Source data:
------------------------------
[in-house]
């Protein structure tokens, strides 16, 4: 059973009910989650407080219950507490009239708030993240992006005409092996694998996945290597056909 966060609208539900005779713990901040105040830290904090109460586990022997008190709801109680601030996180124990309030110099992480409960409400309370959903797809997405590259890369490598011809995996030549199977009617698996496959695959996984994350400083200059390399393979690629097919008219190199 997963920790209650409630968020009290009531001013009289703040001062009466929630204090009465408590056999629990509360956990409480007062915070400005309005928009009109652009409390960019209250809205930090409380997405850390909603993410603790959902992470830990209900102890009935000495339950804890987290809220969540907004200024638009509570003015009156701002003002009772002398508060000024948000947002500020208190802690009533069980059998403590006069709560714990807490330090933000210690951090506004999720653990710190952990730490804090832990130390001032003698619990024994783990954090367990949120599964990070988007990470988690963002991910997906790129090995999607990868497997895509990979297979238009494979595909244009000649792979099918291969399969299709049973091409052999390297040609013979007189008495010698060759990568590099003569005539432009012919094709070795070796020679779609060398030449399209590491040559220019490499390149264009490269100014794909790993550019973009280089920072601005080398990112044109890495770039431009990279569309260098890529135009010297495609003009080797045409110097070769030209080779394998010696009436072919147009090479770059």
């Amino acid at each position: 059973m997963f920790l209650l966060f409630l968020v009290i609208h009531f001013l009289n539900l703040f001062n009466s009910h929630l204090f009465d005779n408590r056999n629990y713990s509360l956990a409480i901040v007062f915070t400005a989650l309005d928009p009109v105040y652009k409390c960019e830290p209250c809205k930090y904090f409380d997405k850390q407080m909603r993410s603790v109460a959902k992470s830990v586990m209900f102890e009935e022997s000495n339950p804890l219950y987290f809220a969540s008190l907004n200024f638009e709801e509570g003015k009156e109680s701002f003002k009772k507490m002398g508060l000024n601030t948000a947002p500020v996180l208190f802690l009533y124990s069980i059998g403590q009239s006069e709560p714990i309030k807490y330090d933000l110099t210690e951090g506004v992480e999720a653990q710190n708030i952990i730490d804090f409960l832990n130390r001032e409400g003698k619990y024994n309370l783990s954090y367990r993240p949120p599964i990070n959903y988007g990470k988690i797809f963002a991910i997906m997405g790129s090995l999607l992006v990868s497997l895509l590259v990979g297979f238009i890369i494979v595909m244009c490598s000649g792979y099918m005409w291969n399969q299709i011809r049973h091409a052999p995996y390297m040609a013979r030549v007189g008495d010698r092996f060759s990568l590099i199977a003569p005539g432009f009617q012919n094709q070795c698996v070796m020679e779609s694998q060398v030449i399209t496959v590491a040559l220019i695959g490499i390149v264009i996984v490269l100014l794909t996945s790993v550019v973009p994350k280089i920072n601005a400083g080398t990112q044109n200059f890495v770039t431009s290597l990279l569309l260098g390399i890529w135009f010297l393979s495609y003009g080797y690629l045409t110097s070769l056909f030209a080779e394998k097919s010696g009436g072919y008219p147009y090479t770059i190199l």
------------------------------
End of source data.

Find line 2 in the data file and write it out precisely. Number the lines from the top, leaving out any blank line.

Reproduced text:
């Protein structure tokens, strides 16, 4: 059973009910989650407080219950507490009239708030993240992006005409092996694998996945290597056909 966060609208539900005779713990901040105040830290904090109460586990022997008190709801109680601030996180124990309030110099992480409960409400309370959903797809997405590259890369490598011809995996030549199977009617698996496959695959996984994350400083200059390399393979690629097919008219190199 997963920790209650409630968020009290009531001013009289703040001062009466929630204090009465408590056999629990509360956990409480007062915070400005309005928009009109652009409390960019209250809205930090409380997405850390909603993410603790959902992470830990209900102890009935000495339950804890987290809220969540907004200024638009509570003015009156701002003002009772002398508060000024948000947002500020208190802690009533069980059998403590006069709560714990807490330090933000210690951090506004999720653990710190952990730490804090832990130390001032003698619990024994783990954090367990949120599964990070988007990470988690963002991910997906790129090995999607990868497997895509990979297979238009494979595909244009000649792979099918291969399969299709049973091409052999390297040609013979007189008495010698060759990568590099003569005539432009012919094709070795070796020679779609060398030449399209590491040559220019490499390149264009490269100014794909790993550019973009280089920072601005080398990112044109890495770039431009990279569309260098890529135009010297495609003009080797045409110097070769030209080779394998010696009436072919147009090479770059």